The good news is, many have the time with lockdowns to start a business.  The initiative is fantastic.    Start a business in your spare time.  I can’t commend this aspect of their decision enough.  Not only that, some of the most successful businesses in the world have been created out of a crisis.

The bad news though is that most businesses fail.  According to the small business administration about half of businesses fail in the first 5 years.  Not only that, starting a successful business takes money.  You need to invest money in a business for it to grow.  

You Must Have a Plan

So starting a business in a crisis can lead to immense riches, but it also can leave your finances in a more precarious position than they already are.  The key is to have a business plan.  A blueprint to make money and differentiate yourself from the competition.  Well that and avoid the pyramid scheme like multi-level marking company’s where you are essentially making someone else money.

Contents of a Good Business Plan

A good business plan will include what is commonly referred to as a SWOT analysis.  Essentially a detailed analysis of your business’s strengths, weaknesses, the opportunities in the market, and the threats to your business.  Understanding these aspects will allow you to position your business in a way as to mitigate threats, take advantage of opportunities, and leverage the strengths of your new business.   Only with proper positioning will you be successful, and even then it’s still possible to fail.   Your business plan should also contain your plan to act on these findings: sales, marketing, and even execution.  

Finally, it will contain a ramp plan.  Where possible set things up so your business investments don’t leave you on the streets should they not materialize.  Start small and see if the sales follow.   Create a ramp plan, don’t just go to 100% on day one.   Don’t invest your life savings in a  new idea until you see if it can be successful.  Especially in a crisis.

Consider this Your Word of Caution If You Are Starting a Business in a Crisis

Again, I can’t comment if the people I am seeing starting business are or are not doing the above.  But it’s probably a good time for the reminder.  A well thought out small business is a great investment of time and money in a Covid-19 crisis environment.  Just ensure you ease your way into it and do your diligence.    You don’t want to make things worse.

If you are interested in the administrative aspects of starting a business you can read our series of articles here.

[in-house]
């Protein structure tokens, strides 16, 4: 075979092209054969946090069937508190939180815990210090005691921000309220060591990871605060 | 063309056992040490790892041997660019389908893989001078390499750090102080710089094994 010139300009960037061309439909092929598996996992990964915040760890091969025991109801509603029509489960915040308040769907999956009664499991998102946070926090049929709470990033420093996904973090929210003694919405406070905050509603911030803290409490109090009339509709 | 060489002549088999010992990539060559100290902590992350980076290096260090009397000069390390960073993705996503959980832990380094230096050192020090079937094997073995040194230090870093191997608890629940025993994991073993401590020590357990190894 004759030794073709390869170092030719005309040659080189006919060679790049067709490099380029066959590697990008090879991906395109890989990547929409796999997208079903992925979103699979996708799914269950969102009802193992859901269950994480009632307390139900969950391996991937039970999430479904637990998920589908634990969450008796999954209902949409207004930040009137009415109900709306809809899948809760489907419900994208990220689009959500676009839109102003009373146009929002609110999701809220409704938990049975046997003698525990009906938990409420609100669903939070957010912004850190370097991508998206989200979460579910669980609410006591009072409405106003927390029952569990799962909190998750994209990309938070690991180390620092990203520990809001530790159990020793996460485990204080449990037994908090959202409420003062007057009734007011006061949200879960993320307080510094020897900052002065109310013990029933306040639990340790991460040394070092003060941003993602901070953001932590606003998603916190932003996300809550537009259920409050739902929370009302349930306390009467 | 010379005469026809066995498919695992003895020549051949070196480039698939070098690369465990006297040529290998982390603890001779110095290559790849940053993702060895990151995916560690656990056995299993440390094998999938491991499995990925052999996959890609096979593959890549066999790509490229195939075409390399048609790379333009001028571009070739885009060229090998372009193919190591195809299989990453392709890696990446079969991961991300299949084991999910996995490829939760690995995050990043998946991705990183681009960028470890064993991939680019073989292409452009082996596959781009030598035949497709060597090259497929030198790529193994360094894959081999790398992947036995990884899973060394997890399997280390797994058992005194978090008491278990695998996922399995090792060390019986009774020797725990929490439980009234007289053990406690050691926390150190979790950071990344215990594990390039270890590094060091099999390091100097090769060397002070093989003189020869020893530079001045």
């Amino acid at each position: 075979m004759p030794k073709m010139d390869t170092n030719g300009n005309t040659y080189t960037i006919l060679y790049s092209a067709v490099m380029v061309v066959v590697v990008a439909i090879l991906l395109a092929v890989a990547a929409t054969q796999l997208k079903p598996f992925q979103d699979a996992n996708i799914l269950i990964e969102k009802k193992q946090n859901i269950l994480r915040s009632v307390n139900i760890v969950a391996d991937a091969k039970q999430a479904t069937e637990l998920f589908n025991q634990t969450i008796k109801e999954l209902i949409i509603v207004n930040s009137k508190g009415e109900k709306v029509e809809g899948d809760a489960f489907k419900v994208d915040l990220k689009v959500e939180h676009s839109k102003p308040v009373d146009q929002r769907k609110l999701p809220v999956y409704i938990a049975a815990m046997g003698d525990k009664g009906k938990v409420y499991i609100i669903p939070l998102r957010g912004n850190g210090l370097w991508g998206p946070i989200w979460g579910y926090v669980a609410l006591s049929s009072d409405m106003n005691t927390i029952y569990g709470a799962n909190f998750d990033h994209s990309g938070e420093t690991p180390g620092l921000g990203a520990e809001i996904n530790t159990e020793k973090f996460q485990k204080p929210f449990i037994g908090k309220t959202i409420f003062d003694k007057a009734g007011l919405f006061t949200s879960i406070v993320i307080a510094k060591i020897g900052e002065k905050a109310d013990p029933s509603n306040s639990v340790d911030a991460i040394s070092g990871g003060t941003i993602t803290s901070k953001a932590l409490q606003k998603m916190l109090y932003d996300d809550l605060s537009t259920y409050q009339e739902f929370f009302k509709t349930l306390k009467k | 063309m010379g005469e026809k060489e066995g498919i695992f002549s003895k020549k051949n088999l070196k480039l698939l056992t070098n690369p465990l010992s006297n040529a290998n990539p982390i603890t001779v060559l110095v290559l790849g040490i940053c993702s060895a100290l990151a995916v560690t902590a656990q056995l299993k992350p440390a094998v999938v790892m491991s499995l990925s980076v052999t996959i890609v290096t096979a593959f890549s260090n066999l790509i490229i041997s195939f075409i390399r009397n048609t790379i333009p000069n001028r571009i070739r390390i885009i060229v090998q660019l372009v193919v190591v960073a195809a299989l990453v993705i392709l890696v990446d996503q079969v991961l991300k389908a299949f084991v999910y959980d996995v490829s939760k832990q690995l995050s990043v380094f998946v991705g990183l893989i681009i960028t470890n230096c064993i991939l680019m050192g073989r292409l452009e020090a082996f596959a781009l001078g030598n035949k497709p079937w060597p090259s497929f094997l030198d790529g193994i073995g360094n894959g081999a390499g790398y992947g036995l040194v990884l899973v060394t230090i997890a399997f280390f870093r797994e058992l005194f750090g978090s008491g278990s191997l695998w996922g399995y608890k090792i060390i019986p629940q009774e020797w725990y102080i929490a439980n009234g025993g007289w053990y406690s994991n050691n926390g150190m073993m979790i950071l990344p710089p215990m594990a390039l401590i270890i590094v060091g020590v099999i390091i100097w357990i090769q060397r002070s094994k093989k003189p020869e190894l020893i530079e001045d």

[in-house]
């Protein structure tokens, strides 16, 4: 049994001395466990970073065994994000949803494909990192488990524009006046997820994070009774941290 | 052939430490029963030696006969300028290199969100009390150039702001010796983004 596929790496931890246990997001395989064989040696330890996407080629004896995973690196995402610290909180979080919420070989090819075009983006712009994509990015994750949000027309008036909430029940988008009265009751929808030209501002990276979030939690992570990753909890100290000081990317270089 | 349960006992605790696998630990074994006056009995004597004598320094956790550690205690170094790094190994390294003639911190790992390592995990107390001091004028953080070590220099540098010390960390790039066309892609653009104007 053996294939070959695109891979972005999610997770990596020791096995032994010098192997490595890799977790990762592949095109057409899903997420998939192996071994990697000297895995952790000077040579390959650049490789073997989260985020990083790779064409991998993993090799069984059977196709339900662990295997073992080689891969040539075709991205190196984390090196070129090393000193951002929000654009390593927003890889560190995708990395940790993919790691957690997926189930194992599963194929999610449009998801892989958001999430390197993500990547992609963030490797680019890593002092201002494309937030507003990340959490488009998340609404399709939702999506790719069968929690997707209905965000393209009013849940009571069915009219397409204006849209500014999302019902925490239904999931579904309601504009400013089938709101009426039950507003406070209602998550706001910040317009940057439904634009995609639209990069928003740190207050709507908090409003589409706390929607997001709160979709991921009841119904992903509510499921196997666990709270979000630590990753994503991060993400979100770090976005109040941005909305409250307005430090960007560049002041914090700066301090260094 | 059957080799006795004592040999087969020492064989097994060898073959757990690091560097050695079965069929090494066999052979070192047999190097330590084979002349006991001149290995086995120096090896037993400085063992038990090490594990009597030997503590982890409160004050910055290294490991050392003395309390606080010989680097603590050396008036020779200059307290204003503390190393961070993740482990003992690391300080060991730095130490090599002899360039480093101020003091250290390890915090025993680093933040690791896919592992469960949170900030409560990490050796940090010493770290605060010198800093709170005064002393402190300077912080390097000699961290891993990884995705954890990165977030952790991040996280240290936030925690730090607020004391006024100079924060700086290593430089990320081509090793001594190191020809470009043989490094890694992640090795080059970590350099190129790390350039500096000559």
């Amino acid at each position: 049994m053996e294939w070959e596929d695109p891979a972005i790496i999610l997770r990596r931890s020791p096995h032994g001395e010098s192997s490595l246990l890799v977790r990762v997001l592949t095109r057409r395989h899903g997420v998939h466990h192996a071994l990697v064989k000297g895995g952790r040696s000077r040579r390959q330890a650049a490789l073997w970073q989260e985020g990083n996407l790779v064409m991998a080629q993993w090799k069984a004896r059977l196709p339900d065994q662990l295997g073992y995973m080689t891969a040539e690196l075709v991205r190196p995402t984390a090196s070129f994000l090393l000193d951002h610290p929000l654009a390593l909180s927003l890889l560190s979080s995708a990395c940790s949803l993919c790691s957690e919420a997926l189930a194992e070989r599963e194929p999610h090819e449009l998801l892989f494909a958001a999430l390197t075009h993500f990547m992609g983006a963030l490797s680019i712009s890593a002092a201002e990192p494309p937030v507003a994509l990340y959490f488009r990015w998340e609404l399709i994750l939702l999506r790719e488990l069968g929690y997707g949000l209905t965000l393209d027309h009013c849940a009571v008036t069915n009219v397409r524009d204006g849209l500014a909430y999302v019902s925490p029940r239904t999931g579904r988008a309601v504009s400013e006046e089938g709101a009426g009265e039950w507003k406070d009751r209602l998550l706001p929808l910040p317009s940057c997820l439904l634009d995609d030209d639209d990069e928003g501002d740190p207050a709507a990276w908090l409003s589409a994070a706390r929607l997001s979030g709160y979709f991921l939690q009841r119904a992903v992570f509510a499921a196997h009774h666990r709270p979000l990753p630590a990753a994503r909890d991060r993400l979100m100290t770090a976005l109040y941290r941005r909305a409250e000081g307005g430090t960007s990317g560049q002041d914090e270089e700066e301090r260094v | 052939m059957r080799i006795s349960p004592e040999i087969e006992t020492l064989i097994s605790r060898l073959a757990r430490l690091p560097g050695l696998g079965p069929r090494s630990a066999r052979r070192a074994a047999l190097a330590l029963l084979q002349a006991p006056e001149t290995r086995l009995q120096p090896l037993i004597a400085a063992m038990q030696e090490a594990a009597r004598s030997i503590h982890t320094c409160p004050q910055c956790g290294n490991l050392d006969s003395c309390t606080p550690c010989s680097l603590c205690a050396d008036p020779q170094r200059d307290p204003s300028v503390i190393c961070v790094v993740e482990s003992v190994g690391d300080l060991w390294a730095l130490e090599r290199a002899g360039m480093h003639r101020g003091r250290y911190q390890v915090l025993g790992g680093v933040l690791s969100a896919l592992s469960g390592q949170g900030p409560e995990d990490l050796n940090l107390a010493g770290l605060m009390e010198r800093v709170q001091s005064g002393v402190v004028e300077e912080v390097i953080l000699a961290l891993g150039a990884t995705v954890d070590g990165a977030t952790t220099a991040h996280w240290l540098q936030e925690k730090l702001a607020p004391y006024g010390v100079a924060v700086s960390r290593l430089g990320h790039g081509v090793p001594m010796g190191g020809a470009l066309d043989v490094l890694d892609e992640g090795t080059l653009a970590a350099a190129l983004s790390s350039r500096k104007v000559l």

Anyone starting a business during the shutdown?   If so how much time have you spent designing your business and ramp plans?

6 Comments

  1. Xrayvsn
    Xrayvsn May 11, 2020

    I feel bad for those individuals like new physician attendings or dentists that just started up a solo private practice before covid hit.

    With cash coming in evaporating and fixed expenses continuing along it could be a nervous time.

    • FullTimeFinance
      FullTimeFinance May 17, 2020

      Uncertainty reigns. Here is hoping things settle down soon.

  2. Mr. 39 Months
    Mr. 39 Months May 13, 2020

    Its funny, but one of my goals at the start of 2020 was to start a business with my hobby, woodworking. The primary goal was not so much to make money, but to learn the ins & outs of running a business, doing the books, marketing, production, etc.

    Not sure if, after a certain period of time I haven’t made money means the business is a failure, if it helps me to accomplish my learning goals? Since I don’t depend on it to make a living, it isn’t as intensive or necessary of a project.

    • FullTimeFinance
      FullTimeFinance May 17, 2020

      Nothing wrong with a hobby business. This blog fits that criteria. I more intended this for people that might think starting a business is the financial way out of a difficult situation.

  3. Katie Camel
    Katie Camel May 16, 2020

    I remember the 2008/2009 crisis all too well. Like you, I also took a 10% pay cut to keep my job. I believe others took even larger cuts in my company. It was tough, especially because I already wasn’t making much, but my cost of living was so low through my own efforts that it didn’t matter all that much.

    I wondered how non-fee financial planners made money, so the kickback makes sense. Thanks for pointing that out!

    • FullTimeFinance
      FullTimeFinance May 17, 2020

      Ultimately I managed to survive without too much hardship as I lived below my means. But for a while there I was legitimately concerned my employer was going under. Living with a 10% pay cut is one thing. 100% at that time would not have been pretty.